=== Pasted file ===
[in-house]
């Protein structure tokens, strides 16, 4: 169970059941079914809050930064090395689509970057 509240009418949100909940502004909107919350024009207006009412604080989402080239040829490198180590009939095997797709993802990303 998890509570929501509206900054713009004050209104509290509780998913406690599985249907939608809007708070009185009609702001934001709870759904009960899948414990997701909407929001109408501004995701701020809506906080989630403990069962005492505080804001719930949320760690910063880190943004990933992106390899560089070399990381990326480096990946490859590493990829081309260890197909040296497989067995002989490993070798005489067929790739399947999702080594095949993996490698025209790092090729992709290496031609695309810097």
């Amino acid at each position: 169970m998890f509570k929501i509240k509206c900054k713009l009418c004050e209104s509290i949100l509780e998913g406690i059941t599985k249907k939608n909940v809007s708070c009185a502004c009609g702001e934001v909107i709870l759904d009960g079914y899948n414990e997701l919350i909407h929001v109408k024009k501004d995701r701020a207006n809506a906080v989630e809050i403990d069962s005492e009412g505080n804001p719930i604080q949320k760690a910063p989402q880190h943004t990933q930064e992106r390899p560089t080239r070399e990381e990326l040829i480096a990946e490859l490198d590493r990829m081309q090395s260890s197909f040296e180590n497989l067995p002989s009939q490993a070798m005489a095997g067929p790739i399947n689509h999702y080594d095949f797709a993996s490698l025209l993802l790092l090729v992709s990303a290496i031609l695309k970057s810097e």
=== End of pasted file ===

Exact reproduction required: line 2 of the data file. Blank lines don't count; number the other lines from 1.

């Protein structure tokens, strides 16, 4: 169970059941079914809050930064090395689509970057 509240009418949100909940502004909107919350024009207006009412604080989402080239040829490198180590009939095997797709993802990303 998890509570929501509206900054713009004050209104509290509780998913406690599985249907939608809007708070009185009609702001934001709870759904009960899948414990997701909407929001109408501004995701701020809506906080989630403990069962005492505080804001719930949320760690910063880190943004990933992106390899560089070399990381990326480096990946490859590493990829081309260890197909040296497989067995002989490993070798005489067929790739399947999702080594095949993996490698025209790092090729992709290496031609695309810097």